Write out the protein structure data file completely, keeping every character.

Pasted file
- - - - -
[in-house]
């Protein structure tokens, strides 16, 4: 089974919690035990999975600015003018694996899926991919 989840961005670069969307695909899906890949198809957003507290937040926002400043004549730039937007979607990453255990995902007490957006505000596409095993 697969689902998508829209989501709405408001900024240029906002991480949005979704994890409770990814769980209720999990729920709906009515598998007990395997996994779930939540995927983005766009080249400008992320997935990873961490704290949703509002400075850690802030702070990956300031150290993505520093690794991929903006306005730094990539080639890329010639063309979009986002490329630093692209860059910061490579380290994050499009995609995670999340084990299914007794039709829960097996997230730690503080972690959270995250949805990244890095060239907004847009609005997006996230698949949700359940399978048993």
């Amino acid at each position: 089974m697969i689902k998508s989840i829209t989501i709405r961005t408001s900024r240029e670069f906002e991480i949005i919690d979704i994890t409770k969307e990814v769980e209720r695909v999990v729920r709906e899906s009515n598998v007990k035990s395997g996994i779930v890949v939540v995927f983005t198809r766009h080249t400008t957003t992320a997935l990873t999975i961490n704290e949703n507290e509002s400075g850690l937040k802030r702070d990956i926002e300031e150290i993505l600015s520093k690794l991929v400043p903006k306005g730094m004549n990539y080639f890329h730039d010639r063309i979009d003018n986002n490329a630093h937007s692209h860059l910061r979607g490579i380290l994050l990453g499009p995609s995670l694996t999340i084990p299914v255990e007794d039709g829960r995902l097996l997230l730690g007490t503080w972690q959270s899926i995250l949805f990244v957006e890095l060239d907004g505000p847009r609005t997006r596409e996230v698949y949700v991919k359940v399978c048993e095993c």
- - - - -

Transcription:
[in-house]
């Protein structure tokens, strides 16, 4: 089974919690035990999975600015003018694996899926991919 989840961005670069969307695909899906890949198809957003507290937040926002400043004549730039937007979607990453255990995902007490957006505000596409095993 697969689902998508829209989501709405408001900024240029906002991480949005979704994890409770990814769980209720999990729920709906009515598998007990395997996994779930939540995927983005766009080249400008992320997935990873961490704290949703509002400075850690802030702070990956300031150290993505520093690794991929903006306005730094990539080639890329010639063309979009986002490329630093692209860059910061490579380290994050499009995609995670999340084990299914007794039709829960097996997230730690503080972690959270995250949805990244890095060239907004847009609005997006996230698949949700359940399978048993």
């Amino acid at each position: 089974m697969i689902k998508s989840i829209t989501i709405r961005t408001s900024r240029e670069f906002e991480i949005i919690d979704i994890t409770k969307e990814v769980e209720r695909v999990v729920r709906e899906s009515n598998v007990k035990s395997g996994i779930v890949v939540v995927f983005t198809r766009h080249t400008t957003t992320a997935l990873t999975i961490n704290e949703n507290e509002s400075g850690l937040k802030r702070d990956i926002e300031e150290i993505l600015s520093k690794l991929v400043p903006k306005g730094m004549n990539y080639f890329h730039d010639r063309i979009d003018n986002n490329a630093h937007s692209h860059l910061r979607g490579i380290l994050l990453g499009p995609s995670l694996t999340i084990p299914v255990e007794d039709g829960r995902l097996l997230l730690g007490t503080w972690q959270s899926i995250l949805f990244v957006e890095l060239d907004g505000p847009r609005t997006r596409e996230v698949y949700v991919k359940v399978c048993e095993c």